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What Does A Slow-Cooker Style Kingdom Mean?

Becky Pechek

Becky Pechek

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One of the big themes of the Vineyard Missional Leaders’ Meeting 2016 was slow kingdom coming. Phil Strout addressed the group on this topic, partly based on a book by the same title by Kent Annan: Slow Kingdom Coming.

Phil’s message is really important for us when we are in the process of multiplying churches—there is so much work to be done right now, and often there is a sense of urgency with it, both for making a kingdom impact in the cities where we are planting, as well as for more practical reasons, like paying the bills.

But Phil points to the long-term. What will it take for you to still be in ministry in 10, 20, even 50 years? Having faithful persistence in the assignments we are given. Building habits now to invest in the future later—healthy habits for spiritual growth, discipleship, and fruitful longevity.

And I personally love the reminder that some fruit takes time to develop. Some dishes are best prepared in a slow-cooker. It’s so easy to get anxious or discouraged or distracted by what’s happening now. But what I take from Phil’s talk is the reminder to lift up my eyes from that stuff, and to refocus on what will last. On our tasks that never change—Evangelism, Discipleship, Leadership Development, and consistently aiming at the Diversity of the cities in which we live.

For the rest of the talk, Phil fleshes out how to do this. Here are some of the highlights:

Hold on to the Kingdom tension—the already and the not yet.
Remember that the Kingdom is coming gradually. When we experience danger, strife, persecution, remember that we are living in that tension. God’s kingdom is here, but we’re still experiencing the other kingdom, too. Don’t be discouraged—God’s kingdom is still coming, and it will ultimately prevail!

Shoot for fruitfulness and longevity—both/and.
We don’t want to be people who see a lot of results initially, but then watch them quickly dry up and wither away. On the other hand, we don’t want to be people in the kingdom who are simply hanging onto life, year in and year out, with no discernible growth from what we are doing.

Instead, we want to faithfully pursue fruitfulness for the long haul. As we continue to evangelize, disciple, and raise up leaders, much of the effort we put in might not show any results right away, just like an apple orchard doesn’t produce apples the first year after it’s planted. Which is why we need to stay faithful with the simple things.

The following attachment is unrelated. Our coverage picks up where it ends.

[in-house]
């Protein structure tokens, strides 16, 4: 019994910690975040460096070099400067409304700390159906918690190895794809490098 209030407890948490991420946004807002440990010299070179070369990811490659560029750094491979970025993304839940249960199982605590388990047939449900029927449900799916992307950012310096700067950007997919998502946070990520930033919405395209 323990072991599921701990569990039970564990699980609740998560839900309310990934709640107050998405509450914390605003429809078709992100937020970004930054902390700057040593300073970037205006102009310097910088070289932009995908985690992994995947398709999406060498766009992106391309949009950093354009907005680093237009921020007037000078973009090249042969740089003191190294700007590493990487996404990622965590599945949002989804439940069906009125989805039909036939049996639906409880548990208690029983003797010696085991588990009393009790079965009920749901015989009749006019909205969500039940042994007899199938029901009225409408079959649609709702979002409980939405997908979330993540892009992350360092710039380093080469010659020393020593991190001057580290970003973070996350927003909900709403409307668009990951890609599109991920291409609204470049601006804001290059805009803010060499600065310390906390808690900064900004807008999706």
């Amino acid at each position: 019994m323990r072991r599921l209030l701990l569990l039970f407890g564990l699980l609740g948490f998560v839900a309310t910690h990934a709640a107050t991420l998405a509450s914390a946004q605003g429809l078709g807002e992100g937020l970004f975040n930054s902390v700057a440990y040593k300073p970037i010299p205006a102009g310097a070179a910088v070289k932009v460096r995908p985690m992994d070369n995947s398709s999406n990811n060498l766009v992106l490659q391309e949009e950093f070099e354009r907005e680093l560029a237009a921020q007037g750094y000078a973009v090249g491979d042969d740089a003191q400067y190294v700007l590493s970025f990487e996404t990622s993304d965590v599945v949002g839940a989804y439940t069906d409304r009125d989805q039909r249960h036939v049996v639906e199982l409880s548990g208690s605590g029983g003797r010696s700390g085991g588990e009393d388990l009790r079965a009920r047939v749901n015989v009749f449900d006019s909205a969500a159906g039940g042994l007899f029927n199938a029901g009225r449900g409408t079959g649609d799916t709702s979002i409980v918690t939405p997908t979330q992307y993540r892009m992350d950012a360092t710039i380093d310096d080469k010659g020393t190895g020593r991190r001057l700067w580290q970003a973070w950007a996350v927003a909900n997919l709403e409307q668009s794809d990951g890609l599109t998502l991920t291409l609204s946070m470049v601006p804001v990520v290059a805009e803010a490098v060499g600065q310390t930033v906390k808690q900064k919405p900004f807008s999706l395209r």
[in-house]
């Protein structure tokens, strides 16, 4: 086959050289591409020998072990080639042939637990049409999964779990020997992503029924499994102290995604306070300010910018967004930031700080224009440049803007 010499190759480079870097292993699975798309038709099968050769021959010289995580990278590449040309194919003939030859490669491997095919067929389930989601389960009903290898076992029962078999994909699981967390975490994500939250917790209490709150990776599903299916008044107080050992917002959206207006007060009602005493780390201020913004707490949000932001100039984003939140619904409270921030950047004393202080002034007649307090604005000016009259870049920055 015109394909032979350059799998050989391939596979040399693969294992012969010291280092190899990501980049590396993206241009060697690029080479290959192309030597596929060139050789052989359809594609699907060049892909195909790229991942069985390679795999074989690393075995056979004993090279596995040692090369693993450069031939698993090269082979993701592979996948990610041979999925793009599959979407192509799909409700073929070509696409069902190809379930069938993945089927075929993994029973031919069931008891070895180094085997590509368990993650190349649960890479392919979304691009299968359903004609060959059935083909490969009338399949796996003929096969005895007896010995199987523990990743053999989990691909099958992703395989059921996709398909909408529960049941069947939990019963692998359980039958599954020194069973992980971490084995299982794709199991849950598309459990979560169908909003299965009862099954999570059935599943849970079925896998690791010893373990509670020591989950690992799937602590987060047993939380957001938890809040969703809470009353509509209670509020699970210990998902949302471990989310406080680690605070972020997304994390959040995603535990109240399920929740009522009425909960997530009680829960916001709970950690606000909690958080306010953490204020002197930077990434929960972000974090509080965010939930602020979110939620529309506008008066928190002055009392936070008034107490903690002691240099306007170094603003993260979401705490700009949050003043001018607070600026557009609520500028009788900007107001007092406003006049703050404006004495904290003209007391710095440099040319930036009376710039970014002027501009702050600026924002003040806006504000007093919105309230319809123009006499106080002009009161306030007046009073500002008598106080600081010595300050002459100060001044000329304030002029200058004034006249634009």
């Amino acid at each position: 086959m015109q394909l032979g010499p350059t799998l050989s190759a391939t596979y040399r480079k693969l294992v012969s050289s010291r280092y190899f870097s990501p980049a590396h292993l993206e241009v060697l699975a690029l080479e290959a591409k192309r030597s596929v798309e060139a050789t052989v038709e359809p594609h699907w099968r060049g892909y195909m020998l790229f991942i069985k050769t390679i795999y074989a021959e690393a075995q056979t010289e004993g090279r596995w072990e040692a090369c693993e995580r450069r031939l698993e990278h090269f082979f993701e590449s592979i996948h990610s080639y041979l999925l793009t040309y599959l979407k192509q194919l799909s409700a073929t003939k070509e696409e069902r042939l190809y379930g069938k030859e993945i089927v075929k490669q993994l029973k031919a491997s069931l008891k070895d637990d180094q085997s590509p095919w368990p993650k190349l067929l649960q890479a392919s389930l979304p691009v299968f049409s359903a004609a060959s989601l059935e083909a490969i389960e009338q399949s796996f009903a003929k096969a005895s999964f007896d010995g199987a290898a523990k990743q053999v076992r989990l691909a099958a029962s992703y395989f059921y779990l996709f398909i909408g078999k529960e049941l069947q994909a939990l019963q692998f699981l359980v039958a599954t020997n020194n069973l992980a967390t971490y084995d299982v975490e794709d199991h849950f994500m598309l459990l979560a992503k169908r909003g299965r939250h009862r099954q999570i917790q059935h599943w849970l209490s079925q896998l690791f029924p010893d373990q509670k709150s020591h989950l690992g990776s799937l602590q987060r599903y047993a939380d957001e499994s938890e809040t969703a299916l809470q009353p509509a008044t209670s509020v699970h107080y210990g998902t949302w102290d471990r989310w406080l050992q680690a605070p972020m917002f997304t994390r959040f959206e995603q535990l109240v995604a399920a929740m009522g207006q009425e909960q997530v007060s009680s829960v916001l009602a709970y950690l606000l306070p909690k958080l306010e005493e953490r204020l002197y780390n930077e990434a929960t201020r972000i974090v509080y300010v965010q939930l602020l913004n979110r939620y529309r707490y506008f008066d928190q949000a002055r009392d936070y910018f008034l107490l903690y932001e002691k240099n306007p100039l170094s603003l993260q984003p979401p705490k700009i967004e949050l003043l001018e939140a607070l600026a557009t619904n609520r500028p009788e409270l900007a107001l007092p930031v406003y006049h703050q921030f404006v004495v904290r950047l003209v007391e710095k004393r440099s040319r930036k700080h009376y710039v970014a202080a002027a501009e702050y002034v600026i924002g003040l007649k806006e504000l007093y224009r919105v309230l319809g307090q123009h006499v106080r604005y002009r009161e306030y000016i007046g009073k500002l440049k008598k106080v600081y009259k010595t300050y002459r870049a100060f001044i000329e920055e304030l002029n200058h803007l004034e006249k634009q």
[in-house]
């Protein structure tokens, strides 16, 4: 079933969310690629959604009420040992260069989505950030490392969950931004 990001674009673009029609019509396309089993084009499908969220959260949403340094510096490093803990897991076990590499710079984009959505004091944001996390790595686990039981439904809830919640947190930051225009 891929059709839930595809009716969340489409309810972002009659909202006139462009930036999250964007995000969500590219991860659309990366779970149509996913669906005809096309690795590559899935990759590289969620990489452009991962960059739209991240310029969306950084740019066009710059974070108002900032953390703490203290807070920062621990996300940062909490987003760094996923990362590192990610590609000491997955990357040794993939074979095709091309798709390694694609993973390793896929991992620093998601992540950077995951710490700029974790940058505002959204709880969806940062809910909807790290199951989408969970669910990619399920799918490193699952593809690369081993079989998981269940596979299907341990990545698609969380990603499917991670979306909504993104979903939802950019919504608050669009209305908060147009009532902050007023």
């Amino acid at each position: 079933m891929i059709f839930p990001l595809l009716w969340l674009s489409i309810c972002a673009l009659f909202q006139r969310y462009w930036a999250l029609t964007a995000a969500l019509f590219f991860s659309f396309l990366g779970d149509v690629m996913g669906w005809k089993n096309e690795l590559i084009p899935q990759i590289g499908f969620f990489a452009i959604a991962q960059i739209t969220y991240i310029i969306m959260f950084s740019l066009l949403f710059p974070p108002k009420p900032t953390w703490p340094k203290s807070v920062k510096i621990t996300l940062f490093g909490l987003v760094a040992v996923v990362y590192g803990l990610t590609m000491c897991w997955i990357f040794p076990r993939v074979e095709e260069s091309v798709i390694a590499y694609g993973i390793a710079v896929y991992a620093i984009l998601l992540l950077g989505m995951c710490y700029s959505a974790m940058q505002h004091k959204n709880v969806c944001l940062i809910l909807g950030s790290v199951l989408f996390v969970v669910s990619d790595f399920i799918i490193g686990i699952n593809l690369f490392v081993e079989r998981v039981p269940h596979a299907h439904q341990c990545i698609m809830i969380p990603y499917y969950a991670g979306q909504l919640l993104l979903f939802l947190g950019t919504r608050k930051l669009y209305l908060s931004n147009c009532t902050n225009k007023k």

Stay faithful.
God hasn’t called us to the scene to be the flashiest, most innovative, most entertaining, or charismatic. He’s called us to faithfully continue the ministry of Jesus, day in, day out. The outworking of the kingdom has nothing to do with personality. We take part, not out of talent, but out of faithful surrender to Jesus.

Be in for the long haul.
Therefore, when you are thinking church planting or multiplication, think about your 10-15 year investment. Ministry is not an event. It’s a process. So don’t make promises you can’t deliver on. Don’t focus on anyone else’s ministry or calling. Instead, take time to invest in  your community. Listen to the people around you, and learn from them. As you get to understand them, ask Jesus, “what are you up to here for the next 5, 10, or 15 years, and how can I be a part of it?”

There’s so much more that we just don’t have space for here, so I encourage you to check out Phil’s whole talk. What he says is applicable to the whole Vineyard, but it is a particularly good reminder for pastors and church planters. We want to build churches and lives that will stand the test of time, and that will bear much fruit over many years.

[embedyt] http://www.youtube.com/watch?v=mH9BD3HQORQ[/embedyt]

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